It is noteworthy that the debate centred on the position of  Khatris vis-à-vis  Vaishyas , Kayasthas and other castes in Bengal and ( what is now ) Uttar Pradesh rather than in the original Khatri habitat, Punjab. 

The results of the campaign were summarized in a 1905 book “A Brief Ethnological Survey of the Khattris” written by Moti Lal Seth, deputy inspector of schools and member Khattri Hitkari Association, Agra. This remains one of the primary sources of information on Khatris. A valuable additional and more general  source is the three-volume Glossary of the Tribes and Castes of the Punjab and the North West Frontier Province, compiled by a British  civil servant  Horace Arthur Rose, superintendent of Punjab census operations. The Glossary is based on Punjab  census  reports of 1881 and 1891 prepared  by Denzil  Charles Jeff Ibbetson and   Edward  Douglas Maclagen respectively .  It also “embodies some of the materials collected in the Ethnological Survey of India which was begun in 1900, under the scheme initiated by Sir Herbert Risley”. 

It must be stated at the outset that  in the following, the  cultural and geographical setting, rules of endogamy and exogamy as well as hierarchical ordering,    etc.,  that are described here  are   as  they  obtained a century ago, even though present tense is  employed . There is no implicit approval or disapproval of any practice that is reported. Needless to say, various social groups are far more flexible now than they were in the past. The changes have been particularly rapid after the partition.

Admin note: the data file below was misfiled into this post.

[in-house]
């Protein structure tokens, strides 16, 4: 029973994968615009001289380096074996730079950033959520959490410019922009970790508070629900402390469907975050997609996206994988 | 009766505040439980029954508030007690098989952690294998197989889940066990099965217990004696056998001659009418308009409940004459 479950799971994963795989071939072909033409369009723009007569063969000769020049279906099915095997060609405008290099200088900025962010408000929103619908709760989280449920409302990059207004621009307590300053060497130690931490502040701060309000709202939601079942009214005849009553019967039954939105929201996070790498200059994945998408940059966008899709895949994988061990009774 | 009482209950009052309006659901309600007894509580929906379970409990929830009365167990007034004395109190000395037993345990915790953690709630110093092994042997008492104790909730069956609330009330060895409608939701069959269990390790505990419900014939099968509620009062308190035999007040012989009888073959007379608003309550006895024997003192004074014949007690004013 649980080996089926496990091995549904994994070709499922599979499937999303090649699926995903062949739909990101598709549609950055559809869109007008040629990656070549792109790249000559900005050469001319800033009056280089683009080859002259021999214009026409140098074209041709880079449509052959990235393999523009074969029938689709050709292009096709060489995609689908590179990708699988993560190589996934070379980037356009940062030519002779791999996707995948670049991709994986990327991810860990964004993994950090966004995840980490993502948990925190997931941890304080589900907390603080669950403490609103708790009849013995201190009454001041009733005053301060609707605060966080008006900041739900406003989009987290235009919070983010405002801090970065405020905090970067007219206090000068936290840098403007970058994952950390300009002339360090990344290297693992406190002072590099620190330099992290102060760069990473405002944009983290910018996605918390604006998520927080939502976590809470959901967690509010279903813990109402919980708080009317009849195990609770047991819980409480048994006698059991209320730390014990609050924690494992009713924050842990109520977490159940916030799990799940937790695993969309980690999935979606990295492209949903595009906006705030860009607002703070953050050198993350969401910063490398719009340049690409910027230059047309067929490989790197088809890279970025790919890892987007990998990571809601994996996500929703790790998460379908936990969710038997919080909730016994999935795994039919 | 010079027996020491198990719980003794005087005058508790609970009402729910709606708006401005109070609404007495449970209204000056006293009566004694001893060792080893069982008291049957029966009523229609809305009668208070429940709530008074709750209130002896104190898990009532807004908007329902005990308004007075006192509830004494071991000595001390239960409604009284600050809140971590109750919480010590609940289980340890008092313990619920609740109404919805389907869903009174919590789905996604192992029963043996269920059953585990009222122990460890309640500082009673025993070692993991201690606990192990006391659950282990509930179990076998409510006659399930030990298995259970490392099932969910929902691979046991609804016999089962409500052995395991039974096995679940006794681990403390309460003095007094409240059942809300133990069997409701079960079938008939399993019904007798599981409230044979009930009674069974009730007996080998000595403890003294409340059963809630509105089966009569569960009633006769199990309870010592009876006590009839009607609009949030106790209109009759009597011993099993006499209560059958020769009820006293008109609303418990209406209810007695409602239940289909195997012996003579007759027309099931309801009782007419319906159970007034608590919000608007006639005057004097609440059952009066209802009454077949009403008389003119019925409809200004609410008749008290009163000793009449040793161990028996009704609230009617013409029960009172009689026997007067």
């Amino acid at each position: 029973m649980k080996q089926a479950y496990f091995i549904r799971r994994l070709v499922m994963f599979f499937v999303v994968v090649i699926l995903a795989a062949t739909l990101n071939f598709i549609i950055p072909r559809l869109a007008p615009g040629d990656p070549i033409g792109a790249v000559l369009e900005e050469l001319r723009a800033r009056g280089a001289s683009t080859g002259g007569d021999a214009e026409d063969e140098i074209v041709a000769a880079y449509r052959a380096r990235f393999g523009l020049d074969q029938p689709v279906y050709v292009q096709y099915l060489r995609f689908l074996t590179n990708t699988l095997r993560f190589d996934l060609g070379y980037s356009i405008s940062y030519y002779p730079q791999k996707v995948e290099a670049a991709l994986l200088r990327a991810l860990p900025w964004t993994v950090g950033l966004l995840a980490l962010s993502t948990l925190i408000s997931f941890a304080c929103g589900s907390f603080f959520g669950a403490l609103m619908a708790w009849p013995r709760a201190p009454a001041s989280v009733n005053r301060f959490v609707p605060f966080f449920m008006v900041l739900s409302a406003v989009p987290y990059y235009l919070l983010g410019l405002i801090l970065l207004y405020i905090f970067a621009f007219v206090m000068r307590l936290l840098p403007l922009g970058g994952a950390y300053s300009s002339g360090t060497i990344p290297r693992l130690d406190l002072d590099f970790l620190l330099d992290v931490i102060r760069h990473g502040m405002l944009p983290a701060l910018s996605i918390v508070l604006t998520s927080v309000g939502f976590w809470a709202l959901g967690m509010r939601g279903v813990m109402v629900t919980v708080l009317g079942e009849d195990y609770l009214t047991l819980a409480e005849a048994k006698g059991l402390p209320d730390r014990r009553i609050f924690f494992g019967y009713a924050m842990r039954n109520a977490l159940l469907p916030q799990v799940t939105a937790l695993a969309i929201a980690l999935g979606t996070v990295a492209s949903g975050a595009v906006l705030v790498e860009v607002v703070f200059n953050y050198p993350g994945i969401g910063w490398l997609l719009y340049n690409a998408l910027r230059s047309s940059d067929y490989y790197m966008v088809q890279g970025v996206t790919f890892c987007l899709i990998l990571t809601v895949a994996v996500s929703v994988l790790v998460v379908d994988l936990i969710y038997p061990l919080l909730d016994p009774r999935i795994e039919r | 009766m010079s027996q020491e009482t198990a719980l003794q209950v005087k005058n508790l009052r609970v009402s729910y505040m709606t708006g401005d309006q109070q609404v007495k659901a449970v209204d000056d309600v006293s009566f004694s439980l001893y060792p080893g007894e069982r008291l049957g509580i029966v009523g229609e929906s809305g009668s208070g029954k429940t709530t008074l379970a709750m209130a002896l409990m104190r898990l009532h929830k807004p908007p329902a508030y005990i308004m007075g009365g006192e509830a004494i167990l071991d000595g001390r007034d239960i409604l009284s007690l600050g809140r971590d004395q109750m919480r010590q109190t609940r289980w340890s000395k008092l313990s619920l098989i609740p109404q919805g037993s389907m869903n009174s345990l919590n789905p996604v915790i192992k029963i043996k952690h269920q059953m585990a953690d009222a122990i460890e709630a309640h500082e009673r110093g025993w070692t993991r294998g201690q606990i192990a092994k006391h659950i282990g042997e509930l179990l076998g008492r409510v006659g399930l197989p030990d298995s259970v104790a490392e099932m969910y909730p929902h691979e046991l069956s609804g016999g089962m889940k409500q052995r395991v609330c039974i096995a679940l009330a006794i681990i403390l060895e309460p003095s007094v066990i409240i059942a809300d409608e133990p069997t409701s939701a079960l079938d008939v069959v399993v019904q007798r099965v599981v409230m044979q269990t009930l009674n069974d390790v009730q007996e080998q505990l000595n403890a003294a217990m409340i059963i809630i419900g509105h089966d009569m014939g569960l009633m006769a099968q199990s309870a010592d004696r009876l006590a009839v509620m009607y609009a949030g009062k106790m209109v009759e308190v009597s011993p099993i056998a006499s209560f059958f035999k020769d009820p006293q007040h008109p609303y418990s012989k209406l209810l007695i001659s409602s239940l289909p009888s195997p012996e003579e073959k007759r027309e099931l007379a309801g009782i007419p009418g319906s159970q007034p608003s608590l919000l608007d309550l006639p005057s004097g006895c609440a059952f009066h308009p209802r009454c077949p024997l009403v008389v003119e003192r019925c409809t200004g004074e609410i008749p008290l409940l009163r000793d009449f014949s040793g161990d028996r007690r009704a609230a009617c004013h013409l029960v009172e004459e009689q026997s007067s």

General Remarks 

A caste is defined by rules of endogamy. It comprises a number of sub-castes or clans which practice exogamy.  People do not marry within their clan; they marry into other clans within the caste. The social and ritual status of a caste is assigned by the priestly class. Non-acceptance by the Brahmins of uncooked food and drinking water from a caste group would place it way down on the hierarchical ladder. (Since food is grown by castes ranked low, uncooked food can be accepted.) One of the principal arguments proffered by the Khatris in support of their claim for a high social status was that the Sarasvat Brahmins accepted cooked food from them. 

Within related castes, daughters are not given in marriage to clans deemed lower. There is a reason for that. Socially, the girl’s side ranks lower than the boy’s. Marrying a girl from a lower- ranking clan re-enforces this pattern. But if a higher-ranking girl was married off beneath her level, the rules of hierarchy would become fuzzy. (It is noteworthy that the two daughters of Emperor Shah Jahan, Roshan Ara and Jahan Ara, remained unmarried. Shah Jahan is probably the only Mughal Emperor whose all children are from the same mother.)